HUG Newsletter Breastfeeding for Week Five & Six

Here’s a trick for freeing up a blocked milk duct:

Suction is stronger above baby’s nose and below chin. So – point baby’s nose toward the blocked duct. Gently massaging the area as she nurses will help the milk flow.

Baby awakens less often when she goes from Active/Light back to Still/Deep Sleep!

Identifying Active/Light and Still/Deep Sleep will help you sleep better and meet your breastfeeding goals.

  • Active/Light Sleep: Baby wiggles, eyes open, makes sounds
  • Still/Deep Sleep: Baby has no eye movement, makes few sounds and is usually completely still
  • As newborns, babies seem programed to wake up at each Active Sleep cycle to breastfeed. However, once your breastfeeding is well established, many babies can return to Still/Deep Sleep if mothers will let them!

Click HERE to see Active/Light and Still/Deep Sleep in Action!

Changes in your breastmilk cause less stools

There are two main proteins in your breastmilk: Casein and Whey. During the first month of baby’s life, 90% of the protein in your milk in Whey. It remains as a liquid and is easier for baby to digest.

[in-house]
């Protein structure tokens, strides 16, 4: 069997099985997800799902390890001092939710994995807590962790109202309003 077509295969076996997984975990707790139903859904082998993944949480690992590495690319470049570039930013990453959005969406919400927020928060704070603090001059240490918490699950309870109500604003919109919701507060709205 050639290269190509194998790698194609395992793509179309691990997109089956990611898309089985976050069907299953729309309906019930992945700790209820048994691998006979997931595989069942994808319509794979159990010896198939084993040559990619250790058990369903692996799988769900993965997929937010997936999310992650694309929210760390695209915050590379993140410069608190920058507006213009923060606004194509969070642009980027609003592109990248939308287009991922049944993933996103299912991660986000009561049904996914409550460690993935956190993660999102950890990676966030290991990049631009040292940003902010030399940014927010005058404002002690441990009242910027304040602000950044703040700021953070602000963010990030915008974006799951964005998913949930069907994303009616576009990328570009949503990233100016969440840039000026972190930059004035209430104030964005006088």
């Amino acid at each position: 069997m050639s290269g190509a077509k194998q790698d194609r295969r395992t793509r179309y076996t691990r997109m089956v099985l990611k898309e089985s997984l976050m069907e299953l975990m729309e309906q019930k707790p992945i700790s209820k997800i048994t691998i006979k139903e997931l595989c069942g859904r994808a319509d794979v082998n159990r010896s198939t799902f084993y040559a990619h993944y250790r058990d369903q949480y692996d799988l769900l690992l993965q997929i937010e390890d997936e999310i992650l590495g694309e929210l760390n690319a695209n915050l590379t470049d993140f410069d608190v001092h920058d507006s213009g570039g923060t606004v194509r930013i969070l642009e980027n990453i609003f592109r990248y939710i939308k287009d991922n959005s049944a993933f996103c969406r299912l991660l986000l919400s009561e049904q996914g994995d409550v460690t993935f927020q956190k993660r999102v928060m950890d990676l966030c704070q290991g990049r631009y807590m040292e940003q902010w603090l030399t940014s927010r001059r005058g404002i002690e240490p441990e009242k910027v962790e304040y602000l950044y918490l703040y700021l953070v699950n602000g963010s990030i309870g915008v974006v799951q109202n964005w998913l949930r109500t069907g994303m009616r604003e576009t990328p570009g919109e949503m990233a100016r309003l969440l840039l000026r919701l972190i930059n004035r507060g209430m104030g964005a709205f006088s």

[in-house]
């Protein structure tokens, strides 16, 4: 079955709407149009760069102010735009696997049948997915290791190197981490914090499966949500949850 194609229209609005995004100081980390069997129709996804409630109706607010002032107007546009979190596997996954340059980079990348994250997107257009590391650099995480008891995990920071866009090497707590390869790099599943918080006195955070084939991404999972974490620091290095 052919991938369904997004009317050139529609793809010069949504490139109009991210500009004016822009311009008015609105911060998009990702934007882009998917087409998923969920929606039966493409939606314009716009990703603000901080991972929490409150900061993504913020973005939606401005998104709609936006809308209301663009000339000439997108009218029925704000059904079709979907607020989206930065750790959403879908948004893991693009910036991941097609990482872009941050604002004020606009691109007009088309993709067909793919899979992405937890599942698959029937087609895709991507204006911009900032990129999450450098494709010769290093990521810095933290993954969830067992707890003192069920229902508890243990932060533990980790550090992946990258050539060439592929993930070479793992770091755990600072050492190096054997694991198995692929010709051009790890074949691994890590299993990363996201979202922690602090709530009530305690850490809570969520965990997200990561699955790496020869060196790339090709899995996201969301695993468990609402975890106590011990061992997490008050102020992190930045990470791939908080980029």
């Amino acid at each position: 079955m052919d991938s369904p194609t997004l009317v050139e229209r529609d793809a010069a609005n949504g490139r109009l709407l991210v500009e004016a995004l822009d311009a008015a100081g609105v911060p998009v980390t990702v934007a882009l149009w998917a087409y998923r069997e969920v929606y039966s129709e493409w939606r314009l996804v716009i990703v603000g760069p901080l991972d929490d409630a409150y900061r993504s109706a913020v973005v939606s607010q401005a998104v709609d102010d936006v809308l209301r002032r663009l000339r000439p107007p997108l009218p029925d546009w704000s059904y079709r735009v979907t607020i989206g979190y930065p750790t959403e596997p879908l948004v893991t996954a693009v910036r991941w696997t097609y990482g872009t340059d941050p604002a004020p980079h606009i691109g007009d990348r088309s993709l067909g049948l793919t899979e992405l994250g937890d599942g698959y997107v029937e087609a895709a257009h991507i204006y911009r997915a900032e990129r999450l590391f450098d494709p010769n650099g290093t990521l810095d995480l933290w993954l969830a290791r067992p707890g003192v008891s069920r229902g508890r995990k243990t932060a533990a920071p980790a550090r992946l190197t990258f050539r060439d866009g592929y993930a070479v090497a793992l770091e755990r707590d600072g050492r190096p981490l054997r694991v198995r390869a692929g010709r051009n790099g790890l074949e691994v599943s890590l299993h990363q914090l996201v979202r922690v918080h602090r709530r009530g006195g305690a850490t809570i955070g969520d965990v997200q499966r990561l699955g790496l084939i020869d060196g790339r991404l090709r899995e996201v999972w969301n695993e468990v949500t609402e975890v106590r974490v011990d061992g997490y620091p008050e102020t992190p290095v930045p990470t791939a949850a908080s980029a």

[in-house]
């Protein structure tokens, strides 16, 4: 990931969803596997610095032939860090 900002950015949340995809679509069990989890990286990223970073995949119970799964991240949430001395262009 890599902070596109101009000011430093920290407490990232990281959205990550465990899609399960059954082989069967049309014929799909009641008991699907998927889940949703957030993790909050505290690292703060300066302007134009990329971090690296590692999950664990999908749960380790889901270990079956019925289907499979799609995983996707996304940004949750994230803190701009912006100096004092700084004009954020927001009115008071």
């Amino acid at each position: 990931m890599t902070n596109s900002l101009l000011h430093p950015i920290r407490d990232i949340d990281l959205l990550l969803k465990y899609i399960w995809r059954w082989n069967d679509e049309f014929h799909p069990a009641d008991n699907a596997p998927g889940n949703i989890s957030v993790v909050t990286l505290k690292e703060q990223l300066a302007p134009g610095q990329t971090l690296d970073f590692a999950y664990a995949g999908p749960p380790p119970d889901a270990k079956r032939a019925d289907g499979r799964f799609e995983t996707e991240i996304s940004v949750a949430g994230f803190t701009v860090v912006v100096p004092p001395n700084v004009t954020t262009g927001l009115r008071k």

At about 4-6 weeks your milk magically changes to exactly what the baby NOW needs – 50% Whey and 50% Casein. This increase in Casein causes baby to stool less. Though you had learned previously to watch for 6 stools a day as proof that breastfeeding was going well, this change in stooling in expected and is NOT a sign of inadequate milk. It’s good news for your baby becuase your milk contains the exact protein she now needs! It’s good news for you because you’ll change less diapers!

Breast may not now feel like they are filling and emptying

Because your baby is regulating to the amount of milk your baby needs, most mothers notice that the breast do not feel full and empty after each feeding. This change is normal. As long as your baby is gaining 1/2 – 1 oz and day and seems satisfied after nursing, all is good!